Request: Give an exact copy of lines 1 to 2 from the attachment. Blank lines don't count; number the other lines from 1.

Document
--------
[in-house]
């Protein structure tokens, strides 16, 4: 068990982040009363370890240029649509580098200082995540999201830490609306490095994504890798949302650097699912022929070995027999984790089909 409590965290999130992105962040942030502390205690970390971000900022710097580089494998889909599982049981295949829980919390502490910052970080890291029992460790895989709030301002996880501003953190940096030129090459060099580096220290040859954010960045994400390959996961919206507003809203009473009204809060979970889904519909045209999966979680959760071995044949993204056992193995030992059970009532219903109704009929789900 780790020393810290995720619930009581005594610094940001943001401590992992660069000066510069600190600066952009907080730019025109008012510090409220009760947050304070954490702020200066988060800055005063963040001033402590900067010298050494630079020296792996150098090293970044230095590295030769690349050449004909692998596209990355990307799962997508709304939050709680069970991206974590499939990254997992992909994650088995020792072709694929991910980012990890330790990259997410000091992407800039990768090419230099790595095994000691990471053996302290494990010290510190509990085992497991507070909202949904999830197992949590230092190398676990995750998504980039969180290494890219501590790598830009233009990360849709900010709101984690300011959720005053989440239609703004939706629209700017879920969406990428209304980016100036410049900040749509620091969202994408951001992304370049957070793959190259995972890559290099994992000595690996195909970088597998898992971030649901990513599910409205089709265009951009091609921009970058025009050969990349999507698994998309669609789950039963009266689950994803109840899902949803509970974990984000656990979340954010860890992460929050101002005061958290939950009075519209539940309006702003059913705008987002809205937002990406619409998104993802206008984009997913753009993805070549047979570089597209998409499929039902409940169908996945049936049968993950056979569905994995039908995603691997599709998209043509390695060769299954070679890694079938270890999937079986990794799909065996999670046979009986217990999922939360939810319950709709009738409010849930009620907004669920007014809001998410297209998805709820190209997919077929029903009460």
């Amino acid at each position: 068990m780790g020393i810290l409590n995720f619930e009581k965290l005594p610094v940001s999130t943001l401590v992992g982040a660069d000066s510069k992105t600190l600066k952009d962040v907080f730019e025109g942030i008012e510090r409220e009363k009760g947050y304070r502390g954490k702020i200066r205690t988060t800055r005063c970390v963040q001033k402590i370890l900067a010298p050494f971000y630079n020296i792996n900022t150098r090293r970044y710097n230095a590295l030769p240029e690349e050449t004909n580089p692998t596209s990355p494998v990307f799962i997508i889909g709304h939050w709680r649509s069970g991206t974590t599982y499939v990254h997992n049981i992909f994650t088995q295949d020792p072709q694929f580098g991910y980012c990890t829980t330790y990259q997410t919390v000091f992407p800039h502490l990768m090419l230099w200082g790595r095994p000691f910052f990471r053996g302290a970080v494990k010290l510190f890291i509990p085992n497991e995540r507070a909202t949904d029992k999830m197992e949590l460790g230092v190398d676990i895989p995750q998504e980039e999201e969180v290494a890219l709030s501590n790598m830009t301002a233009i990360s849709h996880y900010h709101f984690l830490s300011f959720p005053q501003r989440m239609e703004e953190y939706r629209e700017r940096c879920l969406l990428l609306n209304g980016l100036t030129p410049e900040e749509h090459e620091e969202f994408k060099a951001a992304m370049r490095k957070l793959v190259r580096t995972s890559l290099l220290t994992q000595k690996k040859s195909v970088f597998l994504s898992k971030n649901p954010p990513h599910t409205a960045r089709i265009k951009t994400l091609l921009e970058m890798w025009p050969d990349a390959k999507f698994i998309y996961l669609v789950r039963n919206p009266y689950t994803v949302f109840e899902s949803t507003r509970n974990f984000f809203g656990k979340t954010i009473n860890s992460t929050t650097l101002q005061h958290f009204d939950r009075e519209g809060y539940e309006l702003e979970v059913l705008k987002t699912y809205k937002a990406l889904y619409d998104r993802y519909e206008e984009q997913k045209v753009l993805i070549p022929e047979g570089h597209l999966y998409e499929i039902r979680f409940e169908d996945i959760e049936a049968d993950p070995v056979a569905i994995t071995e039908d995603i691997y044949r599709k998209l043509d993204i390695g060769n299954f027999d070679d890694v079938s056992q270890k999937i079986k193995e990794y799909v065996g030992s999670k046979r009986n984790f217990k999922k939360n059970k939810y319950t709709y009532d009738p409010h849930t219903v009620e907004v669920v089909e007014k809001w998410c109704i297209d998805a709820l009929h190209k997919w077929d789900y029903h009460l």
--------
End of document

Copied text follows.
[in-house]
């Protein structure tokens, strides 16, 4: 068990982040009363370890240029649509580098200082995540999201830490609306490095994504890798949302650097699912022929070995027999984790089909 409590965290999130992105962040942030502390205690970390971000900022710097580089494998889909599982049981295949829980919390502490910052970080890291029992460790895989709030301002996880501003953190940096030129090459060099580096220290040859954010960045994400390959996961919206507003809203009473009204809060979970889904519909045209999966979680959760071995044949993204056992193995030992059970009532219903109704009929789900 780790020393810290995720619930009581005594610094940001943001401590992992660069000066510069600190600066952009907080730019025109008012510090409220009760947050304070954490702020200066988060800055005063963040001033402590900067010298050494630079020296792996150098090293970044230095590295030769690349050449004909692998596209990355990307799962997508709304939050709680069970991206974590499939990254997992992909994650088995020792072709694929991910980012990890330790990259997410000091992407800039990768090419230099790595095994000691990471053996302290494990010290510190509990085992497991507070909202949904999830197992949590230092190398676990995750998504980039969180290494890219501590790598830009233009990360849709900010709101984690300011959720005053989440239609703004939706629209700017879920969406990428209304980016100036410049900040749509620091969202994408951001992304370049957070793959190259995972890559290099994992000595690996195909970088597998898992971030649901990513599910409205089709265009951009091609921009970058025009050969990349999507698994998309669609789950039963009266689950994803109840899902949803509970974990984000656990979340954010860890992460929050101002005061958290939950009075519209539940309006702003059913705008987002809205937002990406619409998104993802206008984009997913753009993805070549047979570089597209998409499929039902409940169908996945049936049968993950056979569905994995039908995603691997599709998209043509390695060769299954070679890694079938270890999937079986990794799909065996999670046979009986217990999922939360939810319950709709009738409010849930009620907004669920007014809001998410297209998805709820190209997919077929029903009460």